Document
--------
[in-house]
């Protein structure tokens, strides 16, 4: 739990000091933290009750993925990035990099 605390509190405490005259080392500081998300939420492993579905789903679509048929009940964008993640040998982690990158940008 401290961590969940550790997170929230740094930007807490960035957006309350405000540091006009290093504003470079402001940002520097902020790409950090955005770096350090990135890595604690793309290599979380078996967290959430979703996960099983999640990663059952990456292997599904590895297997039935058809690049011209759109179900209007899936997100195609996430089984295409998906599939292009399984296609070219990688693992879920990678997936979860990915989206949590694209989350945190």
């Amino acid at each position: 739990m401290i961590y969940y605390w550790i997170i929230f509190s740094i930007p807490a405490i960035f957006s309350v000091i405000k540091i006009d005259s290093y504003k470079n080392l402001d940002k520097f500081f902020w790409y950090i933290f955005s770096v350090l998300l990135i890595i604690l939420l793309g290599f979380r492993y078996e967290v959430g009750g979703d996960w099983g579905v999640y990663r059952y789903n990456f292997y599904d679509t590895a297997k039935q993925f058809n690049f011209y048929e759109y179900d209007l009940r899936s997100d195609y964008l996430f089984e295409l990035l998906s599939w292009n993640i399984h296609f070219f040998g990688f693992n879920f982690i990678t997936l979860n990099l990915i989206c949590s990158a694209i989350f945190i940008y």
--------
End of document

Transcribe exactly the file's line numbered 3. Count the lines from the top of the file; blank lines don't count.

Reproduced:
């Amino acid at each position: 739990m401290i961590y969940y605390w550790i997170i929230f509190s740094i930007p807490a405490i960035f957006s309350v000091i405000k540091i006009d005259s290093y504003k470079n080392l402001d940002k520097f500081f902020w790409y950090i933290f955005s770096v350090l998300l990135i890595i604690l939420l793309g290599f979380r492993y078996e967290v959430g009750g979703d996960w099983g579905v999640y990663r059952y789903n990456f292997y599904d679509t590895a297997k039935q993925f058809n690049f011209y048929e759109y179900d209007l009940r899936s997100d195609y964008l996430f089984e295409l990035l998906s599939w292009n993640i399984h296609f070219f040998g990688f693992n879920f982690i990678t997936l979860n990099l990915i989206c949590s990158a694209i989350f945190i940008y």